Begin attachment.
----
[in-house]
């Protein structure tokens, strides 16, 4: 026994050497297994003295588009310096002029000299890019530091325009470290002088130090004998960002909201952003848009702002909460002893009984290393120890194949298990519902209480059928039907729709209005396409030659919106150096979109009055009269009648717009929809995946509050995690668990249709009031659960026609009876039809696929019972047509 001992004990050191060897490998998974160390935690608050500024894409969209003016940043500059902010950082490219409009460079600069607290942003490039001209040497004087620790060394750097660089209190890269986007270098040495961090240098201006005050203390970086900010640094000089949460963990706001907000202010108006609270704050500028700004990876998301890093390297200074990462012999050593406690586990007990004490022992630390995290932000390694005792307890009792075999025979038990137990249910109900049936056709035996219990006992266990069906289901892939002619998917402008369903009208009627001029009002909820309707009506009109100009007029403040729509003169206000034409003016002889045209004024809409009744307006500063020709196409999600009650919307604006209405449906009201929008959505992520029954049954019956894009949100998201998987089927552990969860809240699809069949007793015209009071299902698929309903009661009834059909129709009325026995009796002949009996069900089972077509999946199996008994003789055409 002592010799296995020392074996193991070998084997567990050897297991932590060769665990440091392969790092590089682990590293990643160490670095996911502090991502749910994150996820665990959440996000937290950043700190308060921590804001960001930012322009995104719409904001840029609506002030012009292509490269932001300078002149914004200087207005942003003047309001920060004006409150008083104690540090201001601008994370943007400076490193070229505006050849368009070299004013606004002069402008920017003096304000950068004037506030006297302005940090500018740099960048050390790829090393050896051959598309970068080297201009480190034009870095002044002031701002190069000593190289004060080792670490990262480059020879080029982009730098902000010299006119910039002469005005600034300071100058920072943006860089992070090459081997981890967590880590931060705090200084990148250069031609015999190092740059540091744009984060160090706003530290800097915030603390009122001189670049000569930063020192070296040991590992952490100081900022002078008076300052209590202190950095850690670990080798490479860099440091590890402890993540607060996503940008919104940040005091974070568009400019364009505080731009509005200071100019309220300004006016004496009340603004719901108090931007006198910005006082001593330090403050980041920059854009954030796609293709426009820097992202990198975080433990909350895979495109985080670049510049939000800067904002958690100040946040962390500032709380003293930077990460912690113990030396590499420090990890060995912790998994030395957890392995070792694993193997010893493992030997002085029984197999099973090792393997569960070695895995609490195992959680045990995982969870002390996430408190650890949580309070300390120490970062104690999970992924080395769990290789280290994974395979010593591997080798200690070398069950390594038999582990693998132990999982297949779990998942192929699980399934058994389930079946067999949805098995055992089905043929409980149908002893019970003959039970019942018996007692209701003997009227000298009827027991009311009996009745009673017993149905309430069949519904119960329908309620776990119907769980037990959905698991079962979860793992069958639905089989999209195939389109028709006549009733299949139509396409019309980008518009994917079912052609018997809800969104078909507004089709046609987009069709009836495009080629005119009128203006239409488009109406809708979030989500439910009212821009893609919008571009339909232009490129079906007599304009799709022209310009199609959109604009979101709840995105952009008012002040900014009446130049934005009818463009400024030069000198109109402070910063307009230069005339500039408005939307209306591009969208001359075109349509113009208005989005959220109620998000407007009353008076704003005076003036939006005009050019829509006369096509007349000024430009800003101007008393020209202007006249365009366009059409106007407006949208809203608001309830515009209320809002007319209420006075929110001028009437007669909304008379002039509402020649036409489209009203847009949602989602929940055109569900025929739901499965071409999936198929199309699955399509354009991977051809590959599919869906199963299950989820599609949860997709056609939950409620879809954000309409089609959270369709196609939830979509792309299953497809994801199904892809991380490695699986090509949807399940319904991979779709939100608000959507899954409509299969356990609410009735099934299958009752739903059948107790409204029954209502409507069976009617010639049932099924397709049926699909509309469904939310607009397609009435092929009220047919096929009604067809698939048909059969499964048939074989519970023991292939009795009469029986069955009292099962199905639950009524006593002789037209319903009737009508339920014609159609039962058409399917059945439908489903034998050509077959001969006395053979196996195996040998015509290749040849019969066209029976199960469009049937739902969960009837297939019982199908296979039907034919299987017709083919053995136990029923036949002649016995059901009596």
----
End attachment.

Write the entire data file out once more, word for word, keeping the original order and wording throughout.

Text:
[in-house]
């Protein structure tokens, strides 16, 4: 026994050497297994003295588009310096002029000299890019530091325009470290002088130090004998960002909201952003848009702002909460002893009984290393120890194949298990519902209480059928039907729709209005396409030659919106150096979109009055009269009648717009929809995946509050995690668990249709009031659960026609009876039809696929019972047509 001992004990050191060897490998998974160390935690608050500024894409969209003016940043500059902010950082490219409009460079600069607290942003490039001209040497004087620790060394750097660089209190890269986007270098040495961090240098201006005050203390970086900010640094000089949460963990706001907000202010108006609270704050500028700004990876998301890093390297200074990462012999050593406690586990007990004490022992630390995290932000390694005792307890009792075999025979038990137990249910109900049936056709035996219990006992266990069906289901892939002619998917402008369903009208009627001029009002909820309707009506009109100009007029403040729509003169206000034409003016002889045209004024809409009744307006500063020709196409999600009650919307604006209405449906009201929008959505992520029954049954019956894009949100998201998987089927552990969860809240699809069949007793015209009071299902698929309903009661009834059909129709009325026995009796002949009996069900089972077509999946199996008994003789055409 002592010799296995020392074996193991070998084997567990050897297991932590060769665990440091392969790092590089682990590293990643160490670095996911502090991502749910994150996820665990959440996000937290950043700190308060921590804001960001930012322009995104719409904001840029609506002030012009292509490269932001300078002149914004200087207005942003003047309001920060004006409150008083104690540090201001601008994370943007400076490193070229505006050849368009070299004013606004002069402008920017003096304000950068004037506030006297302005940090500018740099960048050390790829090393050896051959598309970068080297201009480190034009870095002044002031701002190069000593190289004060080792670490990262480059020879080029982009730098902000010299006119910039002469005005600034300071100058920072943006860089992070090459081997981890967590880590931060705090200084990148250069031609015999190092740059540091744009984060160090706003530290800097915030603390009122001189670049000569930063020192070296040991590992952490100081900022002078008076300052209590202190950095850690670990080798490479860099440091590890402890993540607060996503940008919104940040005091974070568009400019364009505080731009509005200071100019309220300004006016004496009340603004719901108090931007006198910005006082001593330090403050980041920059854009954030796609293709426009820097992202990198975080433990909350895979495109985080670049510049939000800067904002958690100040946040962390500032709380003293930077990460912690113990030396590499420090990890060995912790998994030395957890392995070792694993193997010893493992030997002085029984197999099973090792393997569960070695895995609490195992959680045990995982969870002390996430408190650890949580309070300390120490970062104690999970992924080395769990290789280290994974395979010593591997080798200690070398069950390594038999582990693998132990999982297949779990998942192929699980399934058994389930079946067999949805098995055992089905043929409980149908002893019970003959039970019942018996007692209701003997009227000298009827027991009311009996009745009673017993149905309430069949519904119960329908309620776990119907769980037990959905698991079962979860793992069958639905089989999209195939389109028709006549009733299949139509396409019309980008518009994917079912052609018997809800969104078909507004089709046609987009069709009836495009080629005119009128203006239409488009109406809708979030989500439910009212821009893609919008571009339909232009490129079906007599304009799709022209310009199609959109604009979101709840995105952009008012002040900014009446130049934005009818463009400024030069000198109109402070910063307009230069005339500039408005939307209306591009969208001359075109349509113009208005989005959220109620998000407007009353008076704003005076003036939006005009050019829509006369096509007349000024430009800003101007008393020209202007006249365009366009059409106007407006949208809203608001309830515009209320809002007319209420006075929110001028009437007669909304008379002039509402020649036409489209009203847009949602989602929940055109569900025929739901499965071409999936198929199309699955399509354009991977051809590959599919869906199963299950989820599609949860997709056609939950409620879809954000309409089609959270369709196609939830979509792309299953497809994801199904892809991380490695699986090509949807399940319904991979779709939100608000959507899954409509299969356990609410009735099934299958009752739903059948107790409204029954209502409507069976009617010639049932099924397709049926699909509309469904939310607009397609009435092929009220047919096929009604067809698939048909059969499964048939074989519970023991292939009795009469029986069955009292099962199905639950009524006593002789037209319903009737009508339920014609159609039962058409399917059945439908489903034998050509077959001969006395053979196996195996040998015509290749040849019969066209029976199960469009049937739902969960009837297939019982199908296979039907034919299987017709083919053995136990029923036949002649016995059901009596």